An increased need for detailed information on the processes contained within the gastrointestinal tract has lead to the creation of mathematical models to analyse experimental data. The digestion of food substances in the gastrointestinal tract (GIT) is a complex process which is controlled by several factors. The flow rate of digesta and the specific pH profile of an animal's stomach significantly impacts the effective breakdown and absorption of nutrients. The creation of mathematical models to analyse these aspects of digestion is very important in understanding and increasing knowledge of the GIT.
The use of mathematical models allows for a greater understanding of the parameters contained within the digesta kinetics of the GIT, enabling insights into the nutrition and feeding strategies of animals. In many agricultural and pharmaceutical case studies, it is of primary importance to know the quantity of nutrients or the specific amount of an oral drug absorbed into the body of an animal. The rate of absorption and the quantity of a particular substance absorbed is directly dependent upon the mean residence time of the substance through the gastrointestinal tract. Thereby it is important to understand model digesta flow kinetics through the gastrointestinal tract. We utilise multicompartmental models to simulate the flow of digesta through the gastrointestinal tract of animals. The problem can be treated as a sequence of reactor `tanks' in series. More classical mathematical models relating to the digestive system of animals and humans, focus on modelling the flow of digesta through the gastrointestinal tract of animals and its affect on animal nutrition and physiology. In literature, there has been a criticism of some of the key assumptions utilised in the modeling framework of these classical models. In this thesis we produce a series of multicompartmental models of the gastrointestinal tract under non-ideal and variable volume conditions. These models present a more realistic framework of the GIT, resolving the key complains about classical digesta flow models.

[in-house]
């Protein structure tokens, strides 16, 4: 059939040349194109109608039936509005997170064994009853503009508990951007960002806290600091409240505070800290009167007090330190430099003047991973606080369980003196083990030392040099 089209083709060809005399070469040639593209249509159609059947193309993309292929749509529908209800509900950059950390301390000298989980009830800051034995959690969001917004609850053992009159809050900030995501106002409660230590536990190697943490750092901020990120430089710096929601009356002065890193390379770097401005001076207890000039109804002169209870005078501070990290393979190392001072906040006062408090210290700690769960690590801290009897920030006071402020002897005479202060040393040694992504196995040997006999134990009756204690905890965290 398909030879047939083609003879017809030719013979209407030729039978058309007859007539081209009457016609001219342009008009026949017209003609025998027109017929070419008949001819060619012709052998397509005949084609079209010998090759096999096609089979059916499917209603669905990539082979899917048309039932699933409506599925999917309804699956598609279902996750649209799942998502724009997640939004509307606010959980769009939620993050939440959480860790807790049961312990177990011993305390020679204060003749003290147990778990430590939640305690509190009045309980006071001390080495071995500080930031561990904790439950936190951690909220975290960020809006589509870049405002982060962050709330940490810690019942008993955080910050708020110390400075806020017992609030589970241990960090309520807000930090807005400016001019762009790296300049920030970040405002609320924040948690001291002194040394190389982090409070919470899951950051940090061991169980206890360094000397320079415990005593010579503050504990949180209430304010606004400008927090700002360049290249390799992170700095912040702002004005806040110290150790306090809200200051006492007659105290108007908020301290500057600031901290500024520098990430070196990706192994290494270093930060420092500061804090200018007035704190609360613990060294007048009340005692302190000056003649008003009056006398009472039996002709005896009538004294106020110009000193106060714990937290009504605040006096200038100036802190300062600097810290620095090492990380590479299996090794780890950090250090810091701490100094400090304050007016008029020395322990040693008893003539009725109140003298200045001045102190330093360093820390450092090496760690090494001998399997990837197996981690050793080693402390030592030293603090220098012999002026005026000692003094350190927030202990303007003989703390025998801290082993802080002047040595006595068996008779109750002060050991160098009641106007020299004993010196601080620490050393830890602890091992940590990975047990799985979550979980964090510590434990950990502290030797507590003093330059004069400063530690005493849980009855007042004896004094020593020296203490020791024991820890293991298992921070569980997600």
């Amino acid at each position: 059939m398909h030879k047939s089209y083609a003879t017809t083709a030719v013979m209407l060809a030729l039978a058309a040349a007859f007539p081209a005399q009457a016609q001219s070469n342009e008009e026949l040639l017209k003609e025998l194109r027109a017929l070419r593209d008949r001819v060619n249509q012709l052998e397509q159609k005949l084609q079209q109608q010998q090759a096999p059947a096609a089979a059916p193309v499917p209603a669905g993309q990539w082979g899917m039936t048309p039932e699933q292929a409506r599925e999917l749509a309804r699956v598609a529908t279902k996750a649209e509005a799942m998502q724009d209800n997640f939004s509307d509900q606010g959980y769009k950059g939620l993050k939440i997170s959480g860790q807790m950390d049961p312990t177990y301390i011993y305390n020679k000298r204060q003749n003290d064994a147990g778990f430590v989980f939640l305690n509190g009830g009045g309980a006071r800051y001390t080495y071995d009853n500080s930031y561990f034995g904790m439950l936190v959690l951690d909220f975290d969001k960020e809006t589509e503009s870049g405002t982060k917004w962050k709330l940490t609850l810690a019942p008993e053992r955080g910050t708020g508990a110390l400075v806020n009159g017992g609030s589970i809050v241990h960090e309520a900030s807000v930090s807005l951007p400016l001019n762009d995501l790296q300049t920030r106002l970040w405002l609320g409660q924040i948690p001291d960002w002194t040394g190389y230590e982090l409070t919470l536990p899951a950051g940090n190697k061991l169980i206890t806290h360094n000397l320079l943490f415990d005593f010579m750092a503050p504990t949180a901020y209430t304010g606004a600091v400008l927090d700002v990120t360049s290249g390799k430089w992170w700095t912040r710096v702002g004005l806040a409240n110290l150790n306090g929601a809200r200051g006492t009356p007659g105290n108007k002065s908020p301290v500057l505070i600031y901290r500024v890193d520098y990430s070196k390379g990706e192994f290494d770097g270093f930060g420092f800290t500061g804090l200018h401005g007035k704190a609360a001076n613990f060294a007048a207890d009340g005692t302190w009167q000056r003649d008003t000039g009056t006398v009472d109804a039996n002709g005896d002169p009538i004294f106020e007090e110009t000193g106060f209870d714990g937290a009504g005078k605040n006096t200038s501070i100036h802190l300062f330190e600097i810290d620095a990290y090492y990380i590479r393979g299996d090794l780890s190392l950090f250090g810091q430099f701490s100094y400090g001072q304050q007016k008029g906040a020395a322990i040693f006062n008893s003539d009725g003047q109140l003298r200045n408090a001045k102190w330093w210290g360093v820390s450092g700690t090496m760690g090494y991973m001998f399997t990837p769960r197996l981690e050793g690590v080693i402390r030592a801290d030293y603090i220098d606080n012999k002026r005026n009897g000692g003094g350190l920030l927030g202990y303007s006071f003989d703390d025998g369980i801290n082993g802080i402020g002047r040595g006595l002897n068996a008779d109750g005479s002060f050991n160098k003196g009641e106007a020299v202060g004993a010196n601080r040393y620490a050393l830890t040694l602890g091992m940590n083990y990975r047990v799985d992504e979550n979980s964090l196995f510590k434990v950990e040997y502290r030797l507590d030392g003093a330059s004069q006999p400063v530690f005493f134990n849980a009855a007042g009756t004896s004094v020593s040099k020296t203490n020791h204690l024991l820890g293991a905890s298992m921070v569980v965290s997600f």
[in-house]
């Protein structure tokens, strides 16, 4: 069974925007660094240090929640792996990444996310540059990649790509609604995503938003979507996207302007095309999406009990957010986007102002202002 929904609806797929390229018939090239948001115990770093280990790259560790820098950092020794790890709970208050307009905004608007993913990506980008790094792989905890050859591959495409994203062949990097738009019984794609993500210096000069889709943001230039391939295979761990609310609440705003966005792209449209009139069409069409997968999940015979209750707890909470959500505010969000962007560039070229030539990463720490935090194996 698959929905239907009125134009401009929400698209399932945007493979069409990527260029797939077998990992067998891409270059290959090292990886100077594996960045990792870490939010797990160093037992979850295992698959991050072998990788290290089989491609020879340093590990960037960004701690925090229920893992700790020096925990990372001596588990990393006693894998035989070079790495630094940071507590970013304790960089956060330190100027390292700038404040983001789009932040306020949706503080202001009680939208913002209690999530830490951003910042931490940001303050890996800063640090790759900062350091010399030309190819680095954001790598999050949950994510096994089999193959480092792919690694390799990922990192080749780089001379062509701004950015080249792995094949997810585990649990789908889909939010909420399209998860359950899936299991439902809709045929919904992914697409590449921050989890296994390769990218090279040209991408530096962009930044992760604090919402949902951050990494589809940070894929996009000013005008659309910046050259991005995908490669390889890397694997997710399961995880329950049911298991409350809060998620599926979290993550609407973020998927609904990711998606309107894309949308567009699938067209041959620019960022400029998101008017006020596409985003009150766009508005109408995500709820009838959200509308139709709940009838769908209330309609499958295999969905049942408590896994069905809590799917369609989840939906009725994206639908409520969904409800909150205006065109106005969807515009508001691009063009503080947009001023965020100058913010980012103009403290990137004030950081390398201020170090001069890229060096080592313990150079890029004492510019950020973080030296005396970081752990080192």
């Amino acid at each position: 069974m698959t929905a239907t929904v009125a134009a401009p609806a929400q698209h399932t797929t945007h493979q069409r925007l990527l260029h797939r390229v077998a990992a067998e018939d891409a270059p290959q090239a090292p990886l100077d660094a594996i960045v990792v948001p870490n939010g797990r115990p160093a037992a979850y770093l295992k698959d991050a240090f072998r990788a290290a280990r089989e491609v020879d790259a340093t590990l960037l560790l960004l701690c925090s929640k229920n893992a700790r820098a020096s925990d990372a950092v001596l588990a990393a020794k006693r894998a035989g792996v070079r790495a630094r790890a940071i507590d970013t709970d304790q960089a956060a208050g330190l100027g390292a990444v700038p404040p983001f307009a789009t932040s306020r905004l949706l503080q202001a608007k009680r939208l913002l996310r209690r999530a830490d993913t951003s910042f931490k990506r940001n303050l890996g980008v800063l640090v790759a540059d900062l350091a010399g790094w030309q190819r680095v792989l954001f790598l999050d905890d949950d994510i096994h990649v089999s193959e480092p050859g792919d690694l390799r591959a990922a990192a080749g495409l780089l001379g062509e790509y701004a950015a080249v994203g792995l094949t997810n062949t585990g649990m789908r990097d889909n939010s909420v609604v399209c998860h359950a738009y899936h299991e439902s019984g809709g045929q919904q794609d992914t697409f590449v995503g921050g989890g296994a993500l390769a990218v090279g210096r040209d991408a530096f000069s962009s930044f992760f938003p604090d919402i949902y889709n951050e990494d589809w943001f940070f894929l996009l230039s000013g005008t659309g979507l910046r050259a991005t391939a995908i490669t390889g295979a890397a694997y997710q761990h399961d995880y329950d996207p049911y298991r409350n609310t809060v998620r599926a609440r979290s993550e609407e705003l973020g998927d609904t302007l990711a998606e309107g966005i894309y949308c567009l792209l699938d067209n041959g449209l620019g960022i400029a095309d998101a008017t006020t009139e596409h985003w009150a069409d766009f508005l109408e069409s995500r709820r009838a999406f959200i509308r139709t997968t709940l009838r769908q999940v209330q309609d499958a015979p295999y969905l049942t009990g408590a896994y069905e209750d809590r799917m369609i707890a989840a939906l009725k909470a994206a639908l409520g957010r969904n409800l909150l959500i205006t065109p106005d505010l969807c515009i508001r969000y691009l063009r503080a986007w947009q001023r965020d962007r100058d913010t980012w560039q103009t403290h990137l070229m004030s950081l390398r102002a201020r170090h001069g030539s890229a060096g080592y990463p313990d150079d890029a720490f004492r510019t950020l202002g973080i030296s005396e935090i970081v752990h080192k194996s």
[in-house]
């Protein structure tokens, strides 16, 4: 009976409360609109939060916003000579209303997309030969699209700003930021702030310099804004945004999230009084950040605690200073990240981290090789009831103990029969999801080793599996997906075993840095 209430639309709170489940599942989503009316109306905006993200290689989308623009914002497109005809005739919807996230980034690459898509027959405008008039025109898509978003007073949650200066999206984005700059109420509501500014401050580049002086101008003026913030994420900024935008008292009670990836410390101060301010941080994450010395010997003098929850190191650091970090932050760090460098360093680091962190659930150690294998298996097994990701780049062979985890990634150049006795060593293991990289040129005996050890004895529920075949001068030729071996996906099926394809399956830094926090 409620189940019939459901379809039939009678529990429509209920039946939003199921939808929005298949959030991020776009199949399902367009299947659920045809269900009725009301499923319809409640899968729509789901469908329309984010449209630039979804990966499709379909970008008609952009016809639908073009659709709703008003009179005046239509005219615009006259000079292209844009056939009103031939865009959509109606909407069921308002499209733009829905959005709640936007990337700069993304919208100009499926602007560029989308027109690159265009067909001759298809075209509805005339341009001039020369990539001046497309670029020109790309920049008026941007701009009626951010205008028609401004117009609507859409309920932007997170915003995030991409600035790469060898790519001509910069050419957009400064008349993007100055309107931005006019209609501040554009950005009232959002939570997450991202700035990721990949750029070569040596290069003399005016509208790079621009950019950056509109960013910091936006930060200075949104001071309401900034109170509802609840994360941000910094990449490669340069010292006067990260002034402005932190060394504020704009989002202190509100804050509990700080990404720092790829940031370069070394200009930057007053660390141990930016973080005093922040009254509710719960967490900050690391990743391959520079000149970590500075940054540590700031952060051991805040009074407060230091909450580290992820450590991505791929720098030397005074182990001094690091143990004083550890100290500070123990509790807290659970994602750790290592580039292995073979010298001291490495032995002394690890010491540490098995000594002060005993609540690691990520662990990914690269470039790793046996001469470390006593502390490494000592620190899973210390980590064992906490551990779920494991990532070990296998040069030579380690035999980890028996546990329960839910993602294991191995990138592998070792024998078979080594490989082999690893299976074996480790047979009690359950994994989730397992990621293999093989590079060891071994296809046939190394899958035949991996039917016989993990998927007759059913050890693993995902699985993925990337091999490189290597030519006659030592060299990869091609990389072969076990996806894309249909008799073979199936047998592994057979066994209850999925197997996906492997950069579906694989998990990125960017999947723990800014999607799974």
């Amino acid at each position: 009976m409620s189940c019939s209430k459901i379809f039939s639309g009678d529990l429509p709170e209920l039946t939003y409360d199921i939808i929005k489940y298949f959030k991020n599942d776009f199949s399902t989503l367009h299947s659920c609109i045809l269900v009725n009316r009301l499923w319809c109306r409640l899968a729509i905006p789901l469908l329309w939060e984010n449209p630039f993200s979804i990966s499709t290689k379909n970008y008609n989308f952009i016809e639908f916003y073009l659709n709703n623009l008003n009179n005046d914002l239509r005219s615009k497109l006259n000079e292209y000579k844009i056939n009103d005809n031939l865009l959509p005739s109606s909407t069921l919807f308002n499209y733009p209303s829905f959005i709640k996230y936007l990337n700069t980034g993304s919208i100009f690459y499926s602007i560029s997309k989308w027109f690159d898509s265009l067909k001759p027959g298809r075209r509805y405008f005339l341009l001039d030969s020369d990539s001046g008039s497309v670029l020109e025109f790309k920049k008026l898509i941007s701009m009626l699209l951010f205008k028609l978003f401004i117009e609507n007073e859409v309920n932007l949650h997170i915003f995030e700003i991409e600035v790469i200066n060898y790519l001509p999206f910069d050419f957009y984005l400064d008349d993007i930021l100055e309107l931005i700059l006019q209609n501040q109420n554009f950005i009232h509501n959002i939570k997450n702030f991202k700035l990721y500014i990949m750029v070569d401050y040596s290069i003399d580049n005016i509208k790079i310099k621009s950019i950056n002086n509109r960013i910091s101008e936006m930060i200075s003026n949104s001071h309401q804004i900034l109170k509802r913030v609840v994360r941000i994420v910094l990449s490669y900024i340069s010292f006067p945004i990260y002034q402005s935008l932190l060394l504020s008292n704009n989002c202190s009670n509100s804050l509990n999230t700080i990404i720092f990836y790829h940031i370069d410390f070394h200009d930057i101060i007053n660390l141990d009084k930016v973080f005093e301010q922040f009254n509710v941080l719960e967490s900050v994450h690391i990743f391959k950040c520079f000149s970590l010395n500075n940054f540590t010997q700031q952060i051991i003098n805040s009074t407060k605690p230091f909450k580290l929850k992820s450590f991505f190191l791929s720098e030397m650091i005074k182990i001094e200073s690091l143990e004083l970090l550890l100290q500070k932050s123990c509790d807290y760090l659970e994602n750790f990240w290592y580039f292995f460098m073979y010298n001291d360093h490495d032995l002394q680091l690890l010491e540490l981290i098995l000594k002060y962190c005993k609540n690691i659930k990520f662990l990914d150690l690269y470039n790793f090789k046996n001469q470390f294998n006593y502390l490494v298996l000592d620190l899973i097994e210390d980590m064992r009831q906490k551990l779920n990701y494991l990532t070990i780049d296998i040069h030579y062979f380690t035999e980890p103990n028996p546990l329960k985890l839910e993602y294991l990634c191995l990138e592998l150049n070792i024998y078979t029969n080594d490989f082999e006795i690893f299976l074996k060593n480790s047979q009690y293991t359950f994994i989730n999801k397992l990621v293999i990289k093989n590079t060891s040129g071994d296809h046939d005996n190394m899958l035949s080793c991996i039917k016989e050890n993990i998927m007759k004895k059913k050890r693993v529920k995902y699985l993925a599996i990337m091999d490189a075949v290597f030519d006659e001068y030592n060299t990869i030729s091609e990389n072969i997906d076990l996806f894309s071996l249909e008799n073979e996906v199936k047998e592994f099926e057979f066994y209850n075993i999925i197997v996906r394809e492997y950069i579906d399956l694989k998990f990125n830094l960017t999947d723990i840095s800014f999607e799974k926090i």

The application of these multicompartmental models is not wholly restricted to the passage of digesta through the gastrointestinal tract of animals. We produce mathematical models that describe the change in PH associated with the process of digestion in the stomach of animals. Producing a pH profile of the stomach under many different conditions, i.e. varying certain parameter values, is integral to understanding the conditions and processes contained within the stomach. By comparing the results produced by the infinitely fast chemistry pH model with experimental data collected from in vitro studies, we verify that the model is both accurate and relevant. With further research there are many important applications for this model in areas related to nutritional and pharmacological studies. These include calculating the optimal conditions in the stomach for the breakdown of nutrients and specific oral drugs in the stomach or to determine the effect that varying pH has on the rate of digestion in the stomach.
In this photograph we have Joanna Herrmann, MIN and
Rodney van Bentum. I supervised Jo and Rod's honours projects in 2009.
This photograph was taken on the last day of session (30th October)
when the honours students were celebrating the end of teaching
in the student bar.
However, I am not sure why Jo and Rod were celebrating as they had not
yet handed in their thesis!